Interactive Session Format
We all know that active pedagogy makes a difference. A unique feature of this conference is our intention to transform each and every session from a “talking heads” panel format to be, instead, an intense working group where presenters share ideas together with one another, and with participants. All sessions will be one hour long, and we have sought to curate and encourage creative, participatory formats, where at least half of that time is engaging the participants in some form of interactive activity.
Many sessions will be targeted to a dozen or so participants who have most to say and learn on the topic at hand. We mean to go well beyond the usual “papers and then Q and A” format to sessions where participants can actually work through the topic together or use active learning methods to collectively create next steps, takeaways, models, or other practical implementation ideas for participants to take back to their home institutions.
Multiple Perspectives and Voices
Most of the sessions also include multiple presenters, who represent different roles or institutions (for example, one session might include a community college student, a graduate student from another institution, and professor or administrator from a third institution). Scholars of color, and people with backgrounds historically underrepresented in the academy, and people with direct experience in community colleges.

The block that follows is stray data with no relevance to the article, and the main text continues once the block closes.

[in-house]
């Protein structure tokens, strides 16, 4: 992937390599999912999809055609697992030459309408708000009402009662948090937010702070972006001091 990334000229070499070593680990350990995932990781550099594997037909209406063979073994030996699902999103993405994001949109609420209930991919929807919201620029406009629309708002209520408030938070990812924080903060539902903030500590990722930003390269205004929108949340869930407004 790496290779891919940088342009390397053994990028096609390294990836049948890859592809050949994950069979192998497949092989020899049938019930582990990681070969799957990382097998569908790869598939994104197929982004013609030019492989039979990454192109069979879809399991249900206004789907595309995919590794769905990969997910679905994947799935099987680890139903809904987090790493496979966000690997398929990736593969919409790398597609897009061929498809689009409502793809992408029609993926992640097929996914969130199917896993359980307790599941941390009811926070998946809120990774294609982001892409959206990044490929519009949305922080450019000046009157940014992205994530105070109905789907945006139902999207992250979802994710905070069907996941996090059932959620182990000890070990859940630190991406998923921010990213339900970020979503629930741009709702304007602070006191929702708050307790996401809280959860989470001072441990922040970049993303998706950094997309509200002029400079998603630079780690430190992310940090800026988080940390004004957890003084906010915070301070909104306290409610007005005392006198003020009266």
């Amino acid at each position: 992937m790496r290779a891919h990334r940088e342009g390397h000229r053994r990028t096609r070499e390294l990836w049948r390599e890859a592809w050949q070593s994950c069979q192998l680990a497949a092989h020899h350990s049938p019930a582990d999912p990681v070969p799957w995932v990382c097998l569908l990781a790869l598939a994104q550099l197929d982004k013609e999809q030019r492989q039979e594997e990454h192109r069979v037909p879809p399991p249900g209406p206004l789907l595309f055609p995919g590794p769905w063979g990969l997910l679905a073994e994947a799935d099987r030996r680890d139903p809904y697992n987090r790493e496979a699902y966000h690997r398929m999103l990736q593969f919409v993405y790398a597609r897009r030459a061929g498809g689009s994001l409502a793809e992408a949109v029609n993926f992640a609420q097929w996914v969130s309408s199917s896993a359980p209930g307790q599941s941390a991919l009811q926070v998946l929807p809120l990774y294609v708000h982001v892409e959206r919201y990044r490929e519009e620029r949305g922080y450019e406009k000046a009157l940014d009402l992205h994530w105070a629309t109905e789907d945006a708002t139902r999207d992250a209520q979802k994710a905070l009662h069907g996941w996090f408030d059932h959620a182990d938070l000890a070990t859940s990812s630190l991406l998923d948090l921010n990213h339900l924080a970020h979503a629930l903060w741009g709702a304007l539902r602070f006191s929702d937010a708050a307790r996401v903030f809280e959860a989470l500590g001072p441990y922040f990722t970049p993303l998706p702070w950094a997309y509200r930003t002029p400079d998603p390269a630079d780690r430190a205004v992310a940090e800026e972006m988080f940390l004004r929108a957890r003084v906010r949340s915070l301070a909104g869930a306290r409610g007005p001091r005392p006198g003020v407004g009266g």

Students will be an invaluable part of this conference as presenters and attendees. While some topics, by their nature, are more directed at college leadership, staff or faculty, session presenters will welcome student perspectives.
Since not everyone will attend every session, we have encouraged presenters to create a one-page summary, ideally including concrete recommendations or practices or pedagogies, from their session. This way, all participants can have the opportunity to build a portfolio of ideas, takeaways, next steps, and models. These one-page summaries will also be posted to under each session on the schedule as an informal conference archive.